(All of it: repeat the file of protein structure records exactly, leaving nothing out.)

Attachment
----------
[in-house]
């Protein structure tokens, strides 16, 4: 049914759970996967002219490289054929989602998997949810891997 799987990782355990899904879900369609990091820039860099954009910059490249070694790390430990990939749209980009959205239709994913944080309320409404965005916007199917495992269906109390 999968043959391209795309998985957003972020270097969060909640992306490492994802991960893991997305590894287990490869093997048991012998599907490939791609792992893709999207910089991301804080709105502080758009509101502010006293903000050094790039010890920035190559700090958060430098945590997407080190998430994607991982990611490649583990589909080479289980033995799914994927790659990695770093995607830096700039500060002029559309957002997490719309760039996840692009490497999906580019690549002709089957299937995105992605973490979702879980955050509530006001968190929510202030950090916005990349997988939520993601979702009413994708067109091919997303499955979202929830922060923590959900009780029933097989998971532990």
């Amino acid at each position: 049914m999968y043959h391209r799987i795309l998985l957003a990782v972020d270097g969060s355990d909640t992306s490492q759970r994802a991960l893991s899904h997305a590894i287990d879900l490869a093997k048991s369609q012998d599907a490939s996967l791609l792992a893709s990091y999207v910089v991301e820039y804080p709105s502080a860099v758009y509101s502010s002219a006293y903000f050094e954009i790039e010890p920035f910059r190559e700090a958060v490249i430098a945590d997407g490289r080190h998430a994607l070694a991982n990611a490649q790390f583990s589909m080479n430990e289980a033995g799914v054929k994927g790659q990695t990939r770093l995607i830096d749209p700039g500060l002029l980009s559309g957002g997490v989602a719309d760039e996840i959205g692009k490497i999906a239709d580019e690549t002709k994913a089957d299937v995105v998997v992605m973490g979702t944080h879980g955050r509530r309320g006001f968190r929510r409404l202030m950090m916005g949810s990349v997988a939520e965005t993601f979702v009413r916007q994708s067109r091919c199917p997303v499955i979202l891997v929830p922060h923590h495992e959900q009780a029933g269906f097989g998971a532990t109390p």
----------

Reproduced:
[in-house]
């Protein structure tokens, strides 16, 4: 049914759970996967002219490289054929989602998997949810891997 799987990782355990899904879900369609990091820039860099954009910059490249070694790390430990990939749209980009959205239709994913944080309320409404965005916007199917495992269906109390 999968043959391209795309998985957003972020270097969060909640992306490492994802991960893991997305590894287990490869093997048991012998599907490939791609792992893709999207910089991301804080709105502080758009509101502010006293903000050094790039010890920035190559700090958060430098945590997407080190998430994607991982990611490649583990589909080479289980033995799914994927790659990695770093995607830096700039500060002029559309957002997490719309760039996840692009490497999906580019690549002709089957299937995105992605973490979702879980955050509530006001968190929510202030950090916005990349997988939520993601979702009413994708067109091919997303499955979202929830922060923590959900009780029933097989998971532990």
């Amino acid at each position: 049914m999968y043959h391209r799987i795309l998985l957003a990782v972020d270097g969060s355990d909640t992306s490492q759970r994802a991960l893991s899904h997305a590894i287990d879900l490869a093997k048991s369609q012998d599907a490939s996967l791609l792992a893709s990091y999207v910089v991301e820039y804080p709105s502080a860099v758009y509101s502010s002219a006293y903000f050094e954009i790039e010890p920035f910059r190559e700090a958060v490249i430098a945590d997407g490289r080190h998430a994607l070694a991982n990611a490649q790390f583990s589909m080479n430990e289980a033995g799914v054929k994927g790659q990695t990939r770093l995607i830096d749209p700039g500060l002029l980009s559309g957002g997490v989602a719309d760039e996840i959205g692009k490497i999906a239709d580019e690549t002709k994913a089957d299937v995105v998997v992605m973490g979702t944080h879980g955050r509530r309320g006001f968190r929510r409404l202030m950090m916005g949810s990349v997988a939520e965005t993601f979702v009413r916007q994708s067109r091919c199917p997303v499955i979202l891997v929830p922060h923590h495992e959900q009780a029933g269906f097989g998971a532990t109390p």